I learned the hard way to pay attention to protocol. When I was passing, or moving my cells into a bigger flask, I accidentally left the cells in their original container, only moving the media to the bigger one, and threw the original away. Essentially I killed sixty million HMSCs and set the hypodermal layer portion of the project back a week. I was devastated and felt like I had let the group down. My mentor was understanding and showed me where they housed the HMSCs, proving that it was okay to mess up because it was a learning process and that they had more than enough to replace what I killed.

Because of the rigorous demands of the military in our mentor, he had to leave the interns alone a lot in the lab; I got very acquainted with it. I was a little frustrated at how many times we were left alone or forgotten. It felt like the military duties were always first and the science always came last. Before completing this internship I had wanted to do ROTC for the Air Force, and becoming a lab technician, but this experience taught me that I want to focus more on science than on the military, ultimately changing my mind. I now want to be in the research field, but with a doctorate so I can publish my findings.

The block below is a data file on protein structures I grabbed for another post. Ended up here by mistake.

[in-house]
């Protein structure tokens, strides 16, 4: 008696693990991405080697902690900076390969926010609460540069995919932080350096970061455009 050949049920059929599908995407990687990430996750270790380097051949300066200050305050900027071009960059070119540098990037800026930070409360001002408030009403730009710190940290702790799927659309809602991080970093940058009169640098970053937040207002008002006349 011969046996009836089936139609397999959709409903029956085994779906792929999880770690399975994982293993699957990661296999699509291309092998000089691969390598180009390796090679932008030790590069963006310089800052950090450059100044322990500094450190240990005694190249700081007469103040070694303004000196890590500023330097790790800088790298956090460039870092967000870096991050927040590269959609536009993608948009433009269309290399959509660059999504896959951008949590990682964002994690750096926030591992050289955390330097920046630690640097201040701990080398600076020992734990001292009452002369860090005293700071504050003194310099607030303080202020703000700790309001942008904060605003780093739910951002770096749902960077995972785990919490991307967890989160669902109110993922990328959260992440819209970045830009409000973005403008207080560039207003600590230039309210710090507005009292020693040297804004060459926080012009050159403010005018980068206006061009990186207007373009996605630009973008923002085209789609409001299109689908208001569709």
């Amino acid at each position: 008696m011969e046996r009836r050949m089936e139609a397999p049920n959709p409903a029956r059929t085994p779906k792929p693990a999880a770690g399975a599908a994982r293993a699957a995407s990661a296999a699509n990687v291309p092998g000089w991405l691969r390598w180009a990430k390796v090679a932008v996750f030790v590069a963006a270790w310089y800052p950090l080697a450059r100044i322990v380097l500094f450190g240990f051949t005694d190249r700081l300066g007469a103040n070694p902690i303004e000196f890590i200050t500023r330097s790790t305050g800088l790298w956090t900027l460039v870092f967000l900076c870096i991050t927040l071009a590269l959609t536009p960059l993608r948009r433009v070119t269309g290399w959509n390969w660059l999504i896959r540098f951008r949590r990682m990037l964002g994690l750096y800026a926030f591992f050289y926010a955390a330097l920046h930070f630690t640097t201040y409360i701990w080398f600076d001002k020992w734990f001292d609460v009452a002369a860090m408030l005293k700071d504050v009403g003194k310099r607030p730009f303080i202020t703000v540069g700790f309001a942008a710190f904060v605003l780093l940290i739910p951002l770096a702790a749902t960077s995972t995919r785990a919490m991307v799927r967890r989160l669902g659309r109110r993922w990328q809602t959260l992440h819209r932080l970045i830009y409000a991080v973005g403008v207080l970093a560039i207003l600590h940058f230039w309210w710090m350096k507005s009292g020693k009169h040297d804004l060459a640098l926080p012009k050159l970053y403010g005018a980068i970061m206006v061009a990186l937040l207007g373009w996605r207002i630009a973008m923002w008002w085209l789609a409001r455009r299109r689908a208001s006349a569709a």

Overall I learned the thorough and detail oriented lab techniques that were necessary in completing the skin model. Upon completion of the project, I was very proud that I had created something that would reduce animal suffering, while benefiting the soldiers that are over seas fighting for our country.

Innovation Description